Our conclusions, and our concurrence with Justice Mihara as to other issues, require that the jury's findings that Valdez was guilty of murder and attempted murder be affirmed. We must therefore reach three of Valdez's assertions with respect to sentencing that would have been moot had his murder and attempted murder convictions been reversed.
As Justice Mihara points out, Valdez joined Valencia in asserting that (if, as we have concluded, his murder and attempted murder convictions are affirmed) the prison term imposed upon him for shooting at an occupied building must be stayed in light of Penal Code section 654. The Attorney General has acknowledged, and we agree, that Valdez is correct.
Justice Mihara also acknowledges the propriety of Valdez's argument that with respect to the jury's finding that in the commission of the murder Valdez was armed with a firearm, within the meaning of Penal Code section 12022, subdivision (a)(1), the trial court's only options were to impose a consecutive one-year enhancement term or to strike the finding. Again the Attorney General acknowledges, and we agree, that the trial court's imposition of a concurrent term for this arming enhancement must be set aside and the matter remanded to permit the trial court to choose between its two available options.
Finally, the trial court did not state reasons for imposing a prison term on Valdez (and thus, implicitly, for denying him probation). Valdez argues that the omission requires a remand for the trial court to consider probation or to make a record of the reasons for its sentencing choice. Valdez asserts that it is apparent from the record that there is a reasonable possibility of a result more favorable to him on remand. Valdez cites People v. Manriquez (1991) 235 Cal.App.3d 1614, 1 Cal.Rptr.2d 600 to rebut the Attorney General's argument that he was presumptively ineligible for probation under Penal Code section 1203, and that for that reason the court was not required to give a statement of reasons for selecting prison rather than probation.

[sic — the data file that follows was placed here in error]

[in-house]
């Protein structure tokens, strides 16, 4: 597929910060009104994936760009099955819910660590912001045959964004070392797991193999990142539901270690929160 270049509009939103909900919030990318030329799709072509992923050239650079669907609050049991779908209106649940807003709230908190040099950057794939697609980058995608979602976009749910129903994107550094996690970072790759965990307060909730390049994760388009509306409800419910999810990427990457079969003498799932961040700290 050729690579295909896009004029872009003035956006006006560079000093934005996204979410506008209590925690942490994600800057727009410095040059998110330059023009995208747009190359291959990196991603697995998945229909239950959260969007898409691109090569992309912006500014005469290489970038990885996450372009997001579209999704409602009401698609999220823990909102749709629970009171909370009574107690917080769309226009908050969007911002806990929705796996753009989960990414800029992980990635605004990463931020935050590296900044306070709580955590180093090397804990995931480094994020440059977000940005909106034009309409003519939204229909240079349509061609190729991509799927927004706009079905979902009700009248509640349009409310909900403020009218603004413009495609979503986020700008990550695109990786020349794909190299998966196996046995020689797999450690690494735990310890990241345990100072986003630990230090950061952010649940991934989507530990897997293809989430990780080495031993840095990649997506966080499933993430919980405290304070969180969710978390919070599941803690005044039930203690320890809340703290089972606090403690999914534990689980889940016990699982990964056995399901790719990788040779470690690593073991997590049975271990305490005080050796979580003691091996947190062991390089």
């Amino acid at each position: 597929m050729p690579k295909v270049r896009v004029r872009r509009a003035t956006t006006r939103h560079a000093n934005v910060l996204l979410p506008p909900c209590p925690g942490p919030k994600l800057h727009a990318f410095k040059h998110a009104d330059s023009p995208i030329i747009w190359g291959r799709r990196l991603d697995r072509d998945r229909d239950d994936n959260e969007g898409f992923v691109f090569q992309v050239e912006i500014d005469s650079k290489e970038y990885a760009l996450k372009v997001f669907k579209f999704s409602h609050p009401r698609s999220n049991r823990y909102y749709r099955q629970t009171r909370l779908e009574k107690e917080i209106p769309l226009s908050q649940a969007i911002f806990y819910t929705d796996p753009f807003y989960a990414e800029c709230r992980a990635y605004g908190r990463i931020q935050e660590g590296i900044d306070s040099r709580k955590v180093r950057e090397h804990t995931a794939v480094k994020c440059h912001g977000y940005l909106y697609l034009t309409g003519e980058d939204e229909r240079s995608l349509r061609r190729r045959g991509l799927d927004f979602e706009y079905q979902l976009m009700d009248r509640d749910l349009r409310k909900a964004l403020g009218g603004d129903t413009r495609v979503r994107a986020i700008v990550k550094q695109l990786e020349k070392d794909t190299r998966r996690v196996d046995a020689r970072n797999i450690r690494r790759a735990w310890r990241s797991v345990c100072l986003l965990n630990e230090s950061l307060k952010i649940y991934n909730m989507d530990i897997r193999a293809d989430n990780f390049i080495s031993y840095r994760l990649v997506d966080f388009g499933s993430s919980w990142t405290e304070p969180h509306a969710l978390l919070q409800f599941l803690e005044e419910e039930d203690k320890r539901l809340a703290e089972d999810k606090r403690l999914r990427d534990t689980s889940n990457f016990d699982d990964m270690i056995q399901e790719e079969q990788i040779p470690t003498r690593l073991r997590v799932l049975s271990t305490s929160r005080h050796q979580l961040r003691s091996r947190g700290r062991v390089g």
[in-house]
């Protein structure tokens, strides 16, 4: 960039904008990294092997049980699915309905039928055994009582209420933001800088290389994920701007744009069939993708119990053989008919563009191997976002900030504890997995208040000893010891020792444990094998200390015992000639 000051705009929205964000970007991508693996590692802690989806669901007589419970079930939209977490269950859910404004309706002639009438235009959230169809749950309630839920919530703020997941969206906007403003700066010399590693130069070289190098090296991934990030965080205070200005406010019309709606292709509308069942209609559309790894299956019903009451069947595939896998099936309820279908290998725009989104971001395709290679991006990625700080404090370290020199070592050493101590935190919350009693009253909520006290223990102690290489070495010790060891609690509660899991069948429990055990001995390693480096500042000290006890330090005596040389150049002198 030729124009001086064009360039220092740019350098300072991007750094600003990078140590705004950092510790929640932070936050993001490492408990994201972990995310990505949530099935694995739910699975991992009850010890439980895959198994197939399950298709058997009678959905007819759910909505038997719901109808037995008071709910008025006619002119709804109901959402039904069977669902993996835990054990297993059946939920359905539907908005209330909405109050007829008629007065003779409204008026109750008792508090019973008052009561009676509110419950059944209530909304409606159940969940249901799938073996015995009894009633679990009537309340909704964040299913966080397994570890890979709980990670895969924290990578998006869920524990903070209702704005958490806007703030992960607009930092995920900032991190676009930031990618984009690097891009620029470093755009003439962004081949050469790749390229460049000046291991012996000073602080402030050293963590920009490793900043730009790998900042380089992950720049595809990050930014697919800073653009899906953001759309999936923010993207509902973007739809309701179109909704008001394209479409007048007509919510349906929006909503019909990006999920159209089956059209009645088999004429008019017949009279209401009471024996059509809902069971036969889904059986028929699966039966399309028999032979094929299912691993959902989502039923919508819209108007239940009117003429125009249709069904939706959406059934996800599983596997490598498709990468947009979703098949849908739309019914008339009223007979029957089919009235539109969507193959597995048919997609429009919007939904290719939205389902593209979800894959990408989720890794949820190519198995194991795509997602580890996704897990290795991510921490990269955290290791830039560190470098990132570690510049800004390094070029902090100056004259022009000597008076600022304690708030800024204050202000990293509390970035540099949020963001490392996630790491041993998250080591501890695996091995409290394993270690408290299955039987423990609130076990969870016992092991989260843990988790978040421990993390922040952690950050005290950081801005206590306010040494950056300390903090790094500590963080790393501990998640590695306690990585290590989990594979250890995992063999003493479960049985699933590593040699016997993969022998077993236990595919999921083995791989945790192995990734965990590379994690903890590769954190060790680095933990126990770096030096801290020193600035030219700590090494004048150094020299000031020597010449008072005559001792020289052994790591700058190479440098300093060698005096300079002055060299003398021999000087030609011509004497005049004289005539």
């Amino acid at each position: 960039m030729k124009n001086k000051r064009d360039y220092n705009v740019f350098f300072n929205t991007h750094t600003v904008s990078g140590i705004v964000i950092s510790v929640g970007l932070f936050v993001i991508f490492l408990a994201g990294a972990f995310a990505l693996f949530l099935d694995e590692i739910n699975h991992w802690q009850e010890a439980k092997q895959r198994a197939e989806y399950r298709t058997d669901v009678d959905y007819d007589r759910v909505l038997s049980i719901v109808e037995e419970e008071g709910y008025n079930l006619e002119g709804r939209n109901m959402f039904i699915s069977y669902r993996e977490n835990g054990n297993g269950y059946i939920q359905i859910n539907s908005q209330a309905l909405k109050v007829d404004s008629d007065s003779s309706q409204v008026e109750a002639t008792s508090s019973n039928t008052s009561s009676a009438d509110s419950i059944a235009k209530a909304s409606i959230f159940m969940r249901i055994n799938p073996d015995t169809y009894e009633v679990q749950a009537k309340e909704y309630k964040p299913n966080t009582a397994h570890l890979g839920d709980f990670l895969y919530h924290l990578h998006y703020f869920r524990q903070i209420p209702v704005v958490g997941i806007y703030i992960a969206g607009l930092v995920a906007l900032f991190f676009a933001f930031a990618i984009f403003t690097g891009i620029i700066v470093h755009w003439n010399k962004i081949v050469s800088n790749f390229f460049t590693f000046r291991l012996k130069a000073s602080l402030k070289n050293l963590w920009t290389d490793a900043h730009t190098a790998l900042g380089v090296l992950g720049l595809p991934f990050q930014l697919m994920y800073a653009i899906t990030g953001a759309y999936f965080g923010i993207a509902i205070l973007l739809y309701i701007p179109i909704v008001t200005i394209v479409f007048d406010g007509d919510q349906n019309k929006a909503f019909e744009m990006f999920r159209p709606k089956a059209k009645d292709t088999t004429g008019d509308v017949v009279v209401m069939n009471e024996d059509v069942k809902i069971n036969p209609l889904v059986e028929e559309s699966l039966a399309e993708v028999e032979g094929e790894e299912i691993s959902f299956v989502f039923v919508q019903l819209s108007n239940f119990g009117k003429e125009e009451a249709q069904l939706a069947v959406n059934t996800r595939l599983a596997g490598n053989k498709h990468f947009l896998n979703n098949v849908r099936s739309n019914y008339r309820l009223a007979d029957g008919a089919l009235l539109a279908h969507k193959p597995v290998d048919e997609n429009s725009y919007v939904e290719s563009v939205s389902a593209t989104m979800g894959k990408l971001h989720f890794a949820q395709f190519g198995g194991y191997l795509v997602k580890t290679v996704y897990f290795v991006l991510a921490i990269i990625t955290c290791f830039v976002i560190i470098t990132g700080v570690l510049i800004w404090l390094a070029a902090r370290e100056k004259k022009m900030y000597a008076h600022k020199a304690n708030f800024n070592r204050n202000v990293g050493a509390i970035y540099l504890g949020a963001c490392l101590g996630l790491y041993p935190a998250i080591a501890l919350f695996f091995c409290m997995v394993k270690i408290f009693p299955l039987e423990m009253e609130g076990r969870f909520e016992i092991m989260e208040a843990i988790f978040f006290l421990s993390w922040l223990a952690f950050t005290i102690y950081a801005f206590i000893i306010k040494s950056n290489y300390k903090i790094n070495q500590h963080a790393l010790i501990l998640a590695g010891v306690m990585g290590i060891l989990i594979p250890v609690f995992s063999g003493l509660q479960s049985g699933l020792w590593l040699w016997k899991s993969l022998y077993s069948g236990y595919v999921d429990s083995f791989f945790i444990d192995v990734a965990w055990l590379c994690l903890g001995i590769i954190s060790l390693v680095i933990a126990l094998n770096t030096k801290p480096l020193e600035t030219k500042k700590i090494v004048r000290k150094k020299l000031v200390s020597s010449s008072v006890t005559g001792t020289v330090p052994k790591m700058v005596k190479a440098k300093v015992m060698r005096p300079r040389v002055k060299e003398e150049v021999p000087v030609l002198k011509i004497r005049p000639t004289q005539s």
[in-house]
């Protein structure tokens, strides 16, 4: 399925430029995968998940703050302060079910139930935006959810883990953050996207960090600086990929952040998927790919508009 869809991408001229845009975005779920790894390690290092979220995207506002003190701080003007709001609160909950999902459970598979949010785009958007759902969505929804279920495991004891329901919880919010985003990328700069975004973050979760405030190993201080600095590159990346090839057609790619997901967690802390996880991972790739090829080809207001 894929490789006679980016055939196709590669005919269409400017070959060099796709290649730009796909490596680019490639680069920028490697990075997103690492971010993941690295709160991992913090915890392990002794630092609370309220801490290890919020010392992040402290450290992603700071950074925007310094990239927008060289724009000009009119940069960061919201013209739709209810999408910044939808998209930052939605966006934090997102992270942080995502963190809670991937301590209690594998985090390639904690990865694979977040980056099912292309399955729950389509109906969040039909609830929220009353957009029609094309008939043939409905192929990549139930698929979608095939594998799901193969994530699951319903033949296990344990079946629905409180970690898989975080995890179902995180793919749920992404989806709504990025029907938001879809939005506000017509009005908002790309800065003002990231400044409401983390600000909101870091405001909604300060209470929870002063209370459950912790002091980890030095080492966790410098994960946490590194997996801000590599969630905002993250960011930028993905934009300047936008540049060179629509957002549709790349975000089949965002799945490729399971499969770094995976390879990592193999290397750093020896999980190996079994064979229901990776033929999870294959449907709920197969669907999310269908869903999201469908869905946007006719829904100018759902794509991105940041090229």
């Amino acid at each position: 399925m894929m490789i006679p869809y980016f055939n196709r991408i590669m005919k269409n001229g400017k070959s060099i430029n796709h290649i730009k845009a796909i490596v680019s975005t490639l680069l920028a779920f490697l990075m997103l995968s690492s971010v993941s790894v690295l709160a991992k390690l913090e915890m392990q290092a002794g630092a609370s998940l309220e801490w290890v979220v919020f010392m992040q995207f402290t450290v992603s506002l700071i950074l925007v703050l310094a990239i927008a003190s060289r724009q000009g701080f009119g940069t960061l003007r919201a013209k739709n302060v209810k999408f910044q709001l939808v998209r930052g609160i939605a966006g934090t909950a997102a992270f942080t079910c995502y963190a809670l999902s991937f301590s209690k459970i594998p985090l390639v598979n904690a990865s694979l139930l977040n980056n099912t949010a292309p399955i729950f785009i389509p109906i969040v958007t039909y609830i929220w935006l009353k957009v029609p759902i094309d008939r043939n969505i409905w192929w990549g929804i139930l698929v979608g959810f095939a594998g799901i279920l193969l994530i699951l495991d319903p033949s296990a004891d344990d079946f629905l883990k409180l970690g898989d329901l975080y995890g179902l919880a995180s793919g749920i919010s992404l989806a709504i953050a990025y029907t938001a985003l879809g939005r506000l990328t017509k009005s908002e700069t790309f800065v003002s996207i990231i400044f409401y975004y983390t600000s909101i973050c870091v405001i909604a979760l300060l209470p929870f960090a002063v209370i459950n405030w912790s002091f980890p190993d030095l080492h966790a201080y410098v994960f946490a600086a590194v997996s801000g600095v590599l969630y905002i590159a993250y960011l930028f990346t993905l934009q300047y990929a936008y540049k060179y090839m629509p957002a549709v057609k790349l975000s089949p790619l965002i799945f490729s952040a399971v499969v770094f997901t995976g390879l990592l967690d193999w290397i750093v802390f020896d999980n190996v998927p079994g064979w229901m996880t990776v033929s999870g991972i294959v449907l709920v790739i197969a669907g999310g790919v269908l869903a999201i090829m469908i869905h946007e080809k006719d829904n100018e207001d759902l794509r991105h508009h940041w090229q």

We conclude that as a practical matter this court need reach neither the question whether it should agree with Manriquez 's analysis of Penal Code section 1203 nor (were it to conclude that Valdez was not presumptively ineligible for probation) the parties' dispute as to whether the trial court's omission of reasons was at most harmless error. Nor need the court seek briefing or argument on the question whether, by making clear at the sentencing hearing that he assumed he was ineligible for probation, Valdez waived any entitlement to a statement of reasons. The matter must in any event be remanded with respect to the arming enhancement to the murder count, and the court will direct that at the remand hearing the trial court shall state reasons for its decision to sentence Valdez to prison.
To implement the court's conclusions as to defendant Juan Valdez, we would:
(A) Modify Valdez's judgment of conviction (1) to stay, pursuant to Penal Code section 654, the prison term imposed for shooting at an occupied building and (2) to strike the arming enhancement to the count for shooting at an occupied building and the term of imprisonment attributable to that enhancement;
(B) Vacate the imposition on Valdez of a concurrent term for the arming enhancement to the murder count;
(C) Remand the proceedings against Valdez to the trial court (1) to exercise its discretion either to strike the arming enhancement finding with respect to the murder count or to impose a consecutive term for the enhancement, (2) to state its reasons for sentencing Valdez to prison rather than admitting him to probation, and (3) to amend Valdez's abstract of judgment as necessary and to forward a certified copy to the Department of Corrections; and
(D) Affirm Valdez's judgment of conviction in all other respects.
1. The metal weapons wielded by Mendoza and Valdez were variously described as tire irons, crowbars, car jacks and “cross iron things.”
2. Valencia denied ever making contact with the door, and most of the witnesses agreed with him. However, two prosecution witnesses testified that he too had approached and struck the door with his stick.
3. DeHaan was more than six feet tall, like David Plell, and was holding a flashlight.
4. Valencia claimed that he did this “to control [DeHaan] with the rifle.”
5. The higher the gauge, the thinner the metal.
FOOTNOTE. See footnote *, ante.